Setting up my new toy (Raspberry Pi 4B, 8GB)
Laptops are the ultimate comfort machines. All you need to do is pick one up, personalize it a bit, install Google Chrome, connect it to your WiFi and you’re done. Is setting up the Raspberry Pi 4B as easy as pi? Let’s find out.
What variant of the Raspberry Pi do I need?
You can read all about the Raspberry Pi and its variants on the official Raspberry Pi website here.
Now, this is a good question. If you need more than 4GB of RAM, you only have one option – the Raspberry Pi 4B—8GB. If you are good with 4GB of RAM, you have two! The Raspberry Pi 4B 4GB has a serious contender at home—the Raspberry Pi 400!
Imagine a computer and a hard drive neatly stuffed into a keyboard that resembles a Commodore 64 from the 1980s. If you can imagine or Google it, you will understand what I mean. The Raspberry Pi 400 bundles a keyboard, a whole computer and space for storage into a form factor that is like a fat-ish keyboard. All you need is a monitor, a mouse and a power supply and you’re done.
I did not choose the Raspberry Pi 400 because it limits me to 4GB of RAM, and for some reason I wanted 8GB of RAM—plus the 400 was more expensive than the Raspberry Pi 4B-8GB and I already had a keyboard, a mouse and a monitor at home, so that’s that.
Back to setting up my new toy – required hardware
Just like any other desktop PC, the Raspberry Pi 4 needs some peripherals to get it up and running. These peripherals include:
1. A case for the Raspberry Pi 4B
I strongly recommend buying a case that has a fan and heatsinks to counter any heating issues that may occur with heavy usage. The basic plastic case costs around ₹150, and the one with heatsinks and a fan start around ₹700. There are fancier, more expensive cases available, but we will stick to a basic case with a fan, that cost me ₹400. Getting a case with a fan helps to keep the CPU temperature around 40-50 degrees C. Overheating (beyond 80 degrees) can slow down the pi (cause throttling). You can get this case from PiBox India or the official fan from Raspberry Pi. I am using the PiBox India case.
2. A power supply
Any high-powered mobile phone charger with a USB-C cable will do. I used an old Xiaomi Poco F1 charger I had lying around. The recommended output for the Raspberry Pi 4B is 5.1V, 3A. My mobile phone charger works just fine.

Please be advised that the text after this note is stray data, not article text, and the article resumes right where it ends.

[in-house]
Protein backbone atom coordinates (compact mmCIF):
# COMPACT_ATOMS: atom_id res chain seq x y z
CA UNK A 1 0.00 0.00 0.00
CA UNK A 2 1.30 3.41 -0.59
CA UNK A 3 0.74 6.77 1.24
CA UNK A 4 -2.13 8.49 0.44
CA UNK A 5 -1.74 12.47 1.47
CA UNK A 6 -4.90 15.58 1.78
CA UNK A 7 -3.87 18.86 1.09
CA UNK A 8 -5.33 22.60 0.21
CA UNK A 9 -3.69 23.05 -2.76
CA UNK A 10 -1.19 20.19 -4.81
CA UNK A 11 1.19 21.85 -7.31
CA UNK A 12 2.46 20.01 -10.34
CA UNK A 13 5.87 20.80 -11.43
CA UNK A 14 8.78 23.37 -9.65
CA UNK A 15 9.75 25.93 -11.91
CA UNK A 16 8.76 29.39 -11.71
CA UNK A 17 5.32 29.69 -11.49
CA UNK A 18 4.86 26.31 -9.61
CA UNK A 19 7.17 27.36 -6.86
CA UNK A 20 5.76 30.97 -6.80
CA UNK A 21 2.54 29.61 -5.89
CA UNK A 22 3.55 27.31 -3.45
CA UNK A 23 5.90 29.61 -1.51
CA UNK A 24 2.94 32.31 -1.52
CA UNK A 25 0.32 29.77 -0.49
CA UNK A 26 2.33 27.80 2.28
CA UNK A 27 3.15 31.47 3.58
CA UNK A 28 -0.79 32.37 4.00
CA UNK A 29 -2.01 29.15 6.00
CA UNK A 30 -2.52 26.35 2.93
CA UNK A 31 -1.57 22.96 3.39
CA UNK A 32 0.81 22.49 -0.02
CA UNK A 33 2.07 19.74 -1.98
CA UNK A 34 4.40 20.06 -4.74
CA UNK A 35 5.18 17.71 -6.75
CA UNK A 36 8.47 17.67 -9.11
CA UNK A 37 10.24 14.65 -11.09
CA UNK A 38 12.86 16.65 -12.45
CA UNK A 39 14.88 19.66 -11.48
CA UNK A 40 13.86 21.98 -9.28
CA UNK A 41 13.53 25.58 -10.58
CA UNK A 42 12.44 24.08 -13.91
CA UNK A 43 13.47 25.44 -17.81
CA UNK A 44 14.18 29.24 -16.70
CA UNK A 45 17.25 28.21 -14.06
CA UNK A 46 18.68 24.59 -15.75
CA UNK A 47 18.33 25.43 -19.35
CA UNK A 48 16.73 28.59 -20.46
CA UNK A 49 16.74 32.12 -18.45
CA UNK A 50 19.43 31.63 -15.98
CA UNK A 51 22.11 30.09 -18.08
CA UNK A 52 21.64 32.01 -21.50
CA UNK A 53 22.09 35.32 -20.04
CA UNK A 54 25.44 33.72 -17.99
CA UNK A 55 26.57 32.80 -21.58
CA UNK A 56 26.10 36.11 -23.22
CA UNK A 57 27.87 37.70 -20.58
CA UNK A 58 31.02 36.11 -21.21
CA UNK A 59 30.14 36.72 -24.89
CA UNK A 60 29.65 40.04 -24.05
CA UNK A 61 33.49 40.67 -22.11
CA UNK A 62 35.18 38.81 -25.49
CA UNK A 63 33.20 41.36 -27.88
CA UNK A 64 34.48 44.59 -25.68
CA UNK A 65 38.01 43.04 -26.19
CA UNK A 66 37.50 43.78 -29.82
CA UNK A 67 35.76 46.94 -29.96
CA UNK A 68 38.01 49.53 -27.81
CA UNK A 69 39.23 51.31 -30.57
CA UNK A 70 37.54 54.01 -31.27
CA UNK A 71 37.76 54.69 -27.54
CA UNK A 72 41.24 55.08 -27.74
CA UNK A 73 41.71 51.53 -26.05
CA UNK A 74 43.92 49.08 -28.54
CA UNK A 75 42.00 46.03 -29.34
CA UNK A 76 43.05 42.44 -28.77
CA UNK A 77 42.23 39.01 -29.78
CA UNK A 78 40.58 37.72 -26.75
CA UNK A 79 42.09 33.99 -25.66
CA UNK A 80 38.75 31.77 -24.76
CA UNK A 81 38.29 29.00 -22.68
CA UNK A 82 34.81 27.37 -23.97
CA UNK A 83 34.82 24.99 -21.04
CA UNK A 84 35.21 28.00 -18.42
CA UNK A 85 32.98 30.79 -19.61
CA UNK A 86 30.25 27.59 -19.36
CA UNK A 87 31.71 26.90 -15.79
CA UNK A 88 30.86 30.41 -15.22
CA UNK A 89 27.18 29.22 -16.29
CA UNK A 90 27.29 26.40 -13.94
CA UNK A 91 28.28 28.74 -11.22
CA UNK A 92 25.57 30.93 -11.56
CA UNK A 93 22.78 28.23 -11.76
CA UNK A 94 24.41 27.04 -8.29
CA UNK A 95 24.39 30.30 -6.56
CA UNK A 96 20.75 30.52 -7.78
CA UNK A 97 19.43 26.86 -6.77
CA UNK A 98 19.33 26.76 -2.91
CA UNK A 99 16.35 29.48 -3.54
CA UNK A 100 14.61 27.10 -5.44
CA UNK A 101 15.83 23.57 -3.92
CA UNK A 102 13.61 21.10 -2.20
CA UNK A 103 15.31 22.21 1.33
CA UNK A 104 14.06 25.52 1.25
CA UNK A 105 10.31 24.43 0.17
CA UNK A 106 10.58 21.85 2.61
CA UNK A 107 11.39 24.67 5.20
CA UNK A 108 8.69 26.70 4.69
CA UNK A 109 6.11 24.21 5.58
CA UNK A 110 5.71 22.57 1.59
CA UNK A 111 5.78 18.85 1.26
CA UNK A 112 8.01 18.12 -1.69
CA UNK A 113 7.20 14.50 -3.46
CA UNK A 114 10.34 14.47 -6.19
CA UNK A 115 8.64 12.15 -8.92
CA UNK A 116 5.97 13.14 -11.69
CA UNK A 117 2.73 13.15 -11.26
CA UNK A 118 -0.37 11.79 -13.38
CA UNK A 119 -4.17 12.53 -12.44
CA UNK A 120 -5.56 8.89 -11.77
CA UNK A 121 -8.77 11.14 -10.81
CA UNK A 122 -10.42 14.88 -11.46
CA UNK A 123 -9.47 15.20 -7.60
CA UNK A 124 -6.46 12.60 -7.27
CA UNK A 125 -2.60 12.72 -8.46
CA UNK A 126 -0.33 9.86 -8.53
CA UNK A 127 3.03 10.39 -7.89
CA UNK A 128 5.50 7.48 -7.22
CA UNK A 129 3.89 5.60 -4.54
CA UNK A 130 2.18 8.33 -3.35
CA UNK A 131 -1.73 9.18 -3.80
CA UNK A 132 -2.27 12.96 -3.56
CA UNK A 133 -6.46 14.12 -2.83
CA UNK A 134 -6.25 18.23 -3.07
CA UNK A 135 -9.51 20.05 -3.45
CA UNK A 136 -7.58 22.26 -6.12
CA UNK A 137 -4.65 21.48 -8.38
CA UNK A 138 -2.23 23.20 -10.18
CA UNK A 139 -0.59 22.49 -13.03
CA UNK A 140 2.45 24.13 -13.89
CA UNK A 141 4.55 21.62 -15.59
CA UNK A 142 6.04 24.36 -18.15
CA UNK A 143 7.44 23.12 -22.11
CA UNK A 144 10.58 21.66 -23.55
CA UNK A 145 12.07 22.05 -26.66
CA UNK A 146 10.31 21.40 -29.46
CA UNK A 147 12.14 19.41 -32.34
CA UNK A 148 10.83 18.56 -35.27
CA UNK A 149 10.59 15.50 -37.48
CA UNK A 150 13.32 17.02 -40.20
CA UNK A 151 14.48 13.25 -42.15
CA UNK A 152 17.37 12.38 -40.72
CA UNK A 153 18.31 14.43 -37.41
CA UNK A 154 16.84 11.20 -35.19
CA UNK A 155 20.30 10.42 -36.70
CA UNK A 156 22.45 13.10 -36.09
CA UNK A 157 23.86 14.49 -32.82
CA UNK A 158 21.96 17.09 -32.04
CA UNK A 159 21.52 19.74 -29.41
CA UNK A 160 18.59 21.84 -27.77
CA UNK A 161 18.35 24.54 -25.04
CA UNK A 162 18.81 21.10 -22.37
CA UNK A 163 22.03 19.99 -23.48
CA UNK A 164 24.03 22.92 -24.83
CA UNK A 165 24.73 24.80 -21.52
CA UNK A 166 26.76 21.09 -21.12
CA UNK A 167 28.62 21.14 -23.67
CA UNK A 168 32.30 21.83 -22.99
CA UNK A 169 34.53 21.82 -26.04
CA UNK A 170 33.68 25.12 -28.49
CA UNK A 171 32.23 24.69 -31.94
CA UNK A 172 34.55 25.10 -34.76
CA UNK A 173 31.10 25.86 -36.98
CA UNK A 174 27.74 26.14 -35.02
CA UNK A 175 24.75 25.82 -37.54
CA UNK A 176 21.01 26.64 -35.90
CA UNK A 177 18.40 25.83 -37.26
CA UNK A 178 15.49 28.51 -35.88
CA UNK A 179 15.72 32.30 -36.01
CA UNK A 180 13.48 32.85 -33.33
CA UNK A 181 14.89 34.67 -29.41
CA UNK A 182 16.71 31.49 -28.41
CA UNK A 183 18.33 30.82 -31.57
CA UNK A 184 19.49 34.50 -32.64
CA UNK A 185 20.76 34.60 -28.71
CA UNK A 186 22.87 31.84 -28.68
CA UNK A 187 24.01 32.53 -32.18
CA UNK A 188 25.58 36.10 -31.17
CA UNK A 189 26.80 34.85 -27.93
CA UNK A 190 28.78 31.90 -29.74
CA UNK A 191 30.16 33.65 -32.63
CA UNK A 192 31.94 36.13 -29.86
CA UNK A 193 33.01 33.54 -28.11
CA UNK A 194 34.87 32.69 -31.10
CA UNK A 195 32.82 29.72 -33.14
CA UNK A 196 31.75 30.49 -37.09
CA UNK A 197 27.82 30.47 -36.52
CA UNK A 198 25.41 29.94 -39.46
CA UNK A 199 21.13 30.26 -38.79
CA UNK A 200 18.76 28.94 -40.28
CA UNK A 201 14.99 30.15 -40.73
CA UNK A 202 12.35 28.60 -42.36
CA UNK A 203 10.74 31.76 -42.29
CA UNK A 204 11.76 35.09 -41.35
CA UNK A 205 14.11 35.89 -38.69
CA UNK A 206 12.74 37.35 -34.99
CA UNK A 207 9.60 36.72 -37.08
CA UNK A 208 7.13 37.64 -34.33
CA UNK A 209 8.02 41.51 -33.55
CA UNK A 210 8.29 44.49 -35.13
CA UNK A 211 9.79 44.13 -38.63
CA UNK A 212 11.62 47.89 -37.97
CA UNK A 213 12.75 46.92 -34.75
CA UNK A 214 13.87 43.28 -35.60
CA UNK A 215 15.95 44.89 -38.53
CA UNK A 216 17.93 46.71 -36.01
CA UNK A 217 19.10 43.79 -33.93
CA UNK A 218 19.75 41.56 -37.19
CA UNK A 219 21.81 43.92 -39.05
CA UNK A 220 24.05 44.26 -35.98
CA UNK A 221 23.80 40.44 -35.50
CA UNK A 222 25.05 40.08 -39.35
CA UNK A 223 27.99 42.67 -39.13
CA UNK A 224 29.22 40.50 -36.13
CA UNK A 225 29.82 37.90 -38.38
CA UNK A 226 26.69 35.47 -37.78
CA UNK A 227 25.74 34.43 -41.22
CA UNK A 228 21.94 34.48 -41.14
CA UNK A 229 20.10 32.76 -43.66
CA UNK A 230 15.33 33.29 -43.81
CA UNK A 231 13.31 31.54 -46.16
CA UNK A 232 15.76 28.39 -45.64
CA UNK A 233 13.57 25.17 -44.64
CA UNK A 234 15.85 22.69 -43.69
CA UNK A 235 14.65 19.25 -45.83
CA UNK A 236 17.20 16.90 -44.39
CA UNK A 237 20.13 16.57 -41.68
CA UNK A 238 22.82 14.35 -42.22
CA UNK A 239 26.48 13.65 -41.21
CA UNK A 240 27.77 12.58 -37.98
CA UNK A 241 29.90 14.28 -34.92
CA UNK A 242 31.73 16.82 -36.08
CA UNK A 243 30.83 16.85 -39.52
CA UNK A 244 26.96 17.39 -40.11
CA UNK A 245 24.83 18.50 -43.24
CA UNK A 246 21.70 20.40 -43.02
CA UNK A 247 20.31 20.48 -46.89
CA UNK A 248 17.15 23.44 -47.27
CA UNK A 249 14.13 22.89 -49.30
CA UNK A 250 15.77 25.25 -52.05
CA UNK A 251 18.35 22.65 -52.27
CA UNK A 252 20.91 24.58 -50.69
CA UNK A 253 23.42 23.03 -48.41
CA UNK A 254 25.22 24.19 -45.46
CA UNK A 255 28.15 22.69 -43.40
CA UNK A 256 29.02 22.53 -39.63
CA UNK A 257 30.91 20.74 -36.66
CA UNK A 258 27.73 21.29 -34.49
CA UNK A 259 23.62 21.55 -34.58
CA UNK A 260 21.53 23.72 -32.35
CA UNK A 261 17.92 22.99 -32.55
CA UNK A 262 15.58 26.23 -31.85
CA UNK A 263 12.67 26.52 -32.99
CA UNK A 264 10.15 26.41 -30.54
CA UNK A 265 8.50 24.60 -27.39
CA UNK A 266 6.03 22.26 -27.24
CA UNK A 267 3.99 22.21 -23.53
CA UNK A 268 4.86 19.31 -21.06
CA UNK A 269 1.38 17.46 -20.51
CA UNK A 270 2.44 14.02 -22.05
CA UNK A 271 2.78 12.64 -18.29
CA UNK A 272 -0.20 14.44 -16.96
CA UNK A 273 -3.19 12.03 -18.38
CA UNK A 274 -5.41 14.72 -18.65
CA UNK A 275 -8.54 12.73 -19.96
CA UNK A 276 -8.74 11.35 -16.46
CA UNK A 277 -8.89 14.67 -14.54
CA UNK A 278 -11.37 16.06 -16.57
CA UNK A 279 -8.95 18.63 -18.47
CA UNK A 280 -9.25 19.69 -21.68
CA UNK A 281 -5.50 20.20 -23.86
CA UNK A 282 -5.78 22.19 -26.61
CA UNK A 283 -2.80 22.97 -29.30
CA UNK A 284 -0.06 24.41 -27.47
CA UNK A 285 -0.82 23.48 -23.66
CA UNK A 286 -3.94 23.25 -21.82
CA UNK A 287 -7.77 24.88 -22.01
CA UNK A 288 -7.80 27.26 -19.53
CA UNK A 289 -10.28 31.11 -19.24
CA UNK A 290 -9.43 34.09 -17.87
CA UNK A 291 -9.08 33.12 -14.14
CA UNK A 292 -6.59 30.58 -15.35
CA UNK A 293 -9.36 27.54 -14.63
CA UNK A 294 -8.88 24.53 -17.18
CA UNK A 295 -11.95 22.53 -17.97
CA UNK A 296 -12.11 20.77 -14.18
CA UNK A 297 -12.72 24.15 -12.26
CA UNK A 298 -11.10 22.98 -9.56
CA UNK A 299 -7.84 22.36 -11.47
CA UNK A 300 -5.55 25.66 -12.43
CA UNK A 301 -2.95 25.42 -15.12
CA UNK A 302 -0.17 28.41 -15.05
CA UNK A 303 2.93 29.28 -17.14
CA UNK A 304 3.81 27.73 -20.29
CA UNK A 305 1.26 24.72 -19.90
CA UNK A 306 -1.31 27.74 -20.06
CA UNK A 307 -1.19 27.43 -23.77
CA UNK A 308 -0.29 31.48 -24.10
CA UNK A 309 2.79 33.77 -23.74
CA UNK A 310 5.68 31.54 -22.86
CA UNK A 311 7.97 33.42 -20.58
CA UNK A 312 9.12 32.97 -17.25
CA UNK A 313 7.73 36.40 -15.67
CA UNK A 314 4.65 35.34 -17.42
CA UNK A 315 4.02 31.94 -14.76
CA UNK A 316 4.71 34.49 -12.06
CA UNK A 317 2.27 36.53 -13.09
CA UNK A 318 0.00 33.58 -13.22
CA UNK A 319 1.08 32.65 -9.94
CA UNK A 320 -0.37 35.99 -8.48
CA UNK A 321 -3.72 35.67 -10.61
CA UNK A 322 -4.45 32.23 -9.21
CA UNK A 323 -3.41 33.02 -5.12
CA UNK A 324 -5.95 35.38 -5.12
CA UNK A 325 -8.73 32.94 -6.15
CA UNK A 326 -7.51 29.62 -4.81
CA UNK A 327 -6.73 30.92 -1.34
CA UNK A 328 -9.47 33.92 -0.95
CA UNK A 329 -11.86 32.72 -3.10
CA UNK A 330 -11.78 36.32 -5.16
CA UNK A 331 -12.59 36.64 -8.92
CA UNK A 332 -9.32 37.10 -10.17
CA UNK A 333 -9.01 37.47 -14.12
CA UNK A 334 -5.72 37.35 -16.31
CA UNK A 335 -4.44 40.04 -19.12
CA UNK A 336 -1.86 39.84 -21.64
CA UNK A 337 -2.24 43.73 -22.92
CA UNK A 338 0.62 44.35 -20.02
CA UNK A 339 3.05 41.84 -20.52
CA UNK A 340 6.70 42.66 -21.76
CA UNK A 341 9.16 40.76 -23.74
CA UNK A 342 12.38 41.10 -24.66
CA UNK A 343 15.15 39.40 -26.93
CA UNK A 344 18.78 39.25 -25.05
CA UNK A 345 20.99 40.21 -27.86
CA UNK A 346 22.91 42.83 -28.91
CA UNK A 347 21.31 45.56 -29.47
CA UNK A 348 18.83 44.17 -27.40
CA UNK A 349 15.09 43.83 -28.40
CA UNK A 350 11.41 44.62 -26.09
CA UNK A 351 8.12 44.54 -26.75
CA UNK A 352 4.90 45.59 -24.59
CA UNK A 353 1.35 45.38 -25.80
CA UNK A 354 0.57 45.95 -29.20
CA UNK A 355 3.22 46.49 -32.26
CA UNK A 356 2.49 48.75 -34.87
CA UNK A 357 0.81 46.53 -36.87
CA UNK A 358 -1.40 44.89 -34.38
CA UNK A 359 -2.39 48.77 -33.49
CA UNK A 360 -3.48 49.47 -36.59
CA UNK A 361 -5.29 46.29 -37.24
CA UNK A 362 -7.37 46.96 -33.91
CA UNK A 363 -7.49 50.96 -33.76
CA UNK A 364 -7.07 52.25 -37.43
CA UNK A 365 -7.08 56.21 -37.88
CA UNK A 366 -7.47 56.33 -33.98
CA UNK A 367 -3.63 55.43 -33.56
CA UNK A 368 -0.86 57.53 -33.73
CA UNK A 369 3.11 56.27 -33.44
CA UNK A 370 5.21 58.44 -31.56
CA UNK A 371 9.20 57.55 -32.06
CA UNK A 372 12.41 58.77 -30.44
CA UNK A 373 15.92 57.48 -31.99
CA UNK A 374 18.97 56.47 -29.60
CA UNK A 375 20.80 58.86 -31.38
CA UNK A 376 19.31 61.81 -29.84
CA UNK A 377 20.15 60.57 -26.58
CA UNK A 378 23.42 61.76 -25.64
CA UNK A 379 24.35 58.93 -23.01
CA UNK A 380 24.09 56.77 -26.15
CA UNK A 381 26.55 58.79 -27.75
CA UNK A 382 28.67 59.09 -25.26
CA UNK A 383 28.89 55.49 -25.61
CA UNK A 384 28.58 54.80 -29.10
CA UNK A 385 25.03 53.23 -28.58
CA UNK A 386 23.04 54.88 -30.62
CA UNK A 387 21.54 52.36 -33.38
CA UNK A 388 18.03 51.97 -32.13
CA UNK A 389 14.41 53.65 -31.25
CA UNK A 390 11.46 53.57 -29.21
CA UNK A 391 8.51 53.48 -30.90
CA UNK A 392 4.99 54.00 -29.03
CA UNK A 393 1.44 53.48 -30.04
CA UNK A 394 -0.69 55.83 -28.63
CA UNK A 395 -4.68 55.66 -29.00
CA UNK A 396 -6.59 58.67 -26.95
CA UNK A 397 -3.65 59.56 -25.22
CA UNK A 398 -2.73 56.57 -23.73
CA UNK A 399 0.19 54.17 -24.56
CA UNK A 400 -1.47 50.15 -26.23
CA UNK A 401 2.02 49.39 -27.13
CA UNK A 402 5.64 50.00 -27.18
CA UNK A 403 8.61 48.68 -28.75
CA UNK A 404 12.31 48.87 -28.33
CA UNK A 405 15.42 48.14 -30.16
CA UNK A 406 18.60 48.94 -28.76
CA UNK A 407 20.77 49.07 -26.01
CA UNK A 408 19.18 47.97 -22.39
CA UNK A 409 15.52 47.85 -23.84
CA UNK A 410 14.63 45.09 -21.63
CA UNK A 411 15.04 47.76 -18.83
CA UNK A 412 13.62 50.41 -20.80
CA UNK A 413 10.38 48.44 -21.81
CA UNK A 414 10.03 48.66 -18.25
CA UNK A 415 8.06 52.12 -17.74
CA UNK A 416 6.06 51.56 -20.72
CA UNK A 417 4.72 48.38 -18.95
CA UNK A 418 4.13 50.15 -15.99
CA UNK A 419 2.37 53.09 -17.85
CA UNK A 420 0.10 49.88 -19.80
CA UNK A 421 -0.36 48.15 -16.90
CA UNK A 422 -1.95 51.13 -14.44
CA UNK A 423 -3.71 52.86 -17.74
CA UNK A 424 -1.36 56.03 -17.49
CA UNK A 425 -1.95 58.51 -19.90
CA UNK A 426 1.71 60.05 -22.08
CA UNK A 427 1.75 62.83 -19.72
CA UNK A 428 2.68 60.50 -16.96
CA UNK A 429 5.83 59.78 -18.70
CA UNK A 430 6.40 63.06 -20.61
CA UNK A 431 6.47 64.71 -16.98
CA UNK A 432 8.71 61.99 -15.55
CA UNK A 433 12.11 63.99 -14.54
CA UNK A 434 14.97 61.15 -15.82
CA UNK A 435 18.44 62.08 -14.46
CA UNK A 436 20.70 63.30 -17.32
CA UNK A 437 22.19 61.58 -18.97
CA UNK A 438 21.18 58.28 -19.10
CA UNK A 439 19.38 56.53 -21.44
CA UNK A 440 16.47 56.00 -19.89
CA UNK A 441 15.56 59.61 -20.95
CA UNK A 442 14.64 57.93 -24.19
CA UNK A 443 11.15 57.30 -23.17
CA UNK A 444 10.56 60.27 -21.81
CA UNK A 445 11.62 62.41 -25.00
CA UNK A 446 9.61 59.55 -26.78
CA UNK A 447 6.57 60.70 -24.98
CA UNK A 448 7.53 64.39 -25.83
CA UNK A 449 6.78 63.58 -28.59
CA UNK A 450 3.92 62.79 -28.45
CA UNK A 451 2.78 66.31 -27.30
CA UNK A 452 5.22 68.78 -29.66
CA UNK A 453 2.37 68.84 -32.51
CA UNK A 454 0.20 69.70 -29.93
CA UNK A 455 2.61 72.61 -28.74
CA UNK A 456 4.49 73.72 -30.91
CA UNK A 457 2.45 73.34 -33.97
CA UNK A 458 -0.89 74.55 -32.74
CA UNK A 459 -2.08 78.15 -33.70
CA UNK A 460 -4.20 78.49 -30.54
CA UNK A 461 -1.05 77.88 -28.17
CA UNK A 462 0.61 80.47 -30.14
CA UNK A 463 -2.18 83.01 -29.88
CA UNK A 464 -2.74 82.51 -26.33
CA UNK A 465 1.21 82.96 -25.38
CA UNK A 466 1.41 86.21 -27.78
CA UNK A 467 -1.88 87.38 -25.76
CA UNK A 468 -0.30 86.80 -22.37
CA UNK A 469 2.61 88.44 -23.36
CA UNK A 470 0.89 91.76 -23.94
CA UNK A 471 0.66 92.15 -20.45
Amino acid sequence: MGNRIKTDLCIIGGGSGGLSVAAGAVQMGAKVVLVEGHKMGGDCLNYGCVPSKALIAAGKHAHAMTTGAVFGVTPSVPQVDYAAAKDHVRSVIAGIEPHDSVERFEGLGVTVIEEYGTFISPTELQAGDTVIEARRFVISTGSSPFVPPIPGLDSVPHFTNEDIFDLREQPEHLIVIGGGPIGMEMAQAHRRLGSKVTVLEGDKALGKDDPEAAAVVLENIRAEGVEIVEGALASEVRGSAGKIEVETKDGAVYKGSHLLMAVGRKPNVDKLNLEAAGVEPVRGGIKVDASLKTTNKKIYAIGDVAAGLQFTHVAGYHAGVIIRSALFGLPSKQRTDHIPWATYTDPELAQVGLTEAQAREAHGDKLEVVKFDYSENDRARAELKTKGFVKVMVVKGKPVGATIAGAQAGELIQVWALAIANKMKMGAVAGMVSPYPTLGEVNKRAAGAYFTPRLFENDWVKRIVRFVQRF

3. A keyboard and mouse
The one you have right now will do, as long as it is USB or has a USB dongle for wireless connectivity. I have a Dell WK118 wireless keyboard/mouse combo.
4. A monitor (display)
The one you have right now will do as long as it accepts HDMI input. The Raspberry Pi 4B only supports HDMI. I have a Dell P2419H and it is a fantastic monitor for its price. You can also use your old tablet, your mobile phone or any one of those funky options that are available for the Raspberry Pi 4.
Note: I used the USB port on my monitor to power my Raspberry Pi. While that is awesome, what I forgot was that I often switch off my monitor when not in use to conserve power. Using the USB port as a power supply will also power off your computer when you turn the monitor off—causing potential data loss. I lost 3 files that I was working on when I switched off the monitor out of habit. I now save and close the files before I get up from the desk. I have also set the monitor to go to idle in 10 minutes. This sometimes causes issues, but I think an external power supply is the best option.
An SD card and a card reader to install the OS on and boot the device
Note: you will need to ensure that your Pi is running the latest firmware out of the box when you attempt to boot the Pi via USB. To check the firmware version, simply connect your pi to the monitor without an SD card. The post screen will show you the current version number. If the firmware version is 2020-08-20 or newer, you’re good to go. If your firmware version is older than 2020-08-20, follow the instructions here to update your firmware.
7. Speaker/Mic (Audio in/out)
It took a while to connect my Bluetooth speaker as a mic/speaker. This solution from Youness worked for me. Only one of the 3 speakers I had worked, but at least one did. To ensure that your speaker works, perform the following:
A. Install PulseAudio packages if not already installed:
sudo apt-get install pulseaudio pulseaudio-module-bluetooth
dpkg -l pulseaudio pulseaudio-module-bluetooth
B. Check for the HSP profile.
If you try to switch to headset_head_unit profile and use parecord to record your voice, it will not work. This is due to an incorrect audio routing of SCO. To correct that, use this command:
sudo hcitool cmd 0x3F 0x01C 0x01 0x02 0x00 0x01 0x01
If you get an error, just reboot and do this again.
C. If this works, try to record your voice by saying something:
parecord -v /tmp/voice.wav
Play it back:
paplay -v /tmp/voice.wav
If you hear your voice, huzzah! The Debian lords have blessed you with a working Bluetooth speaker and mic!
Note: This is a vendor-specific hexadecimal command, that changes the Broadcom (or Cypress) BCM43438 configuration.
Note: I am still trying to work on connecting the Bluetooth headset I have, which I still do not have any luck with.
I am still in the process of trying to set up the camera. My monitor has a slim bezel on the top, so I am trying to find an alternative camera that can “sit” on my desk instead of clamping on the bezel.
This will complete the basic setup of your device and you now start configuring the software for it. My next article will cover basic software configuration and how you can optimize the Pi for your daily use. Stay tuned!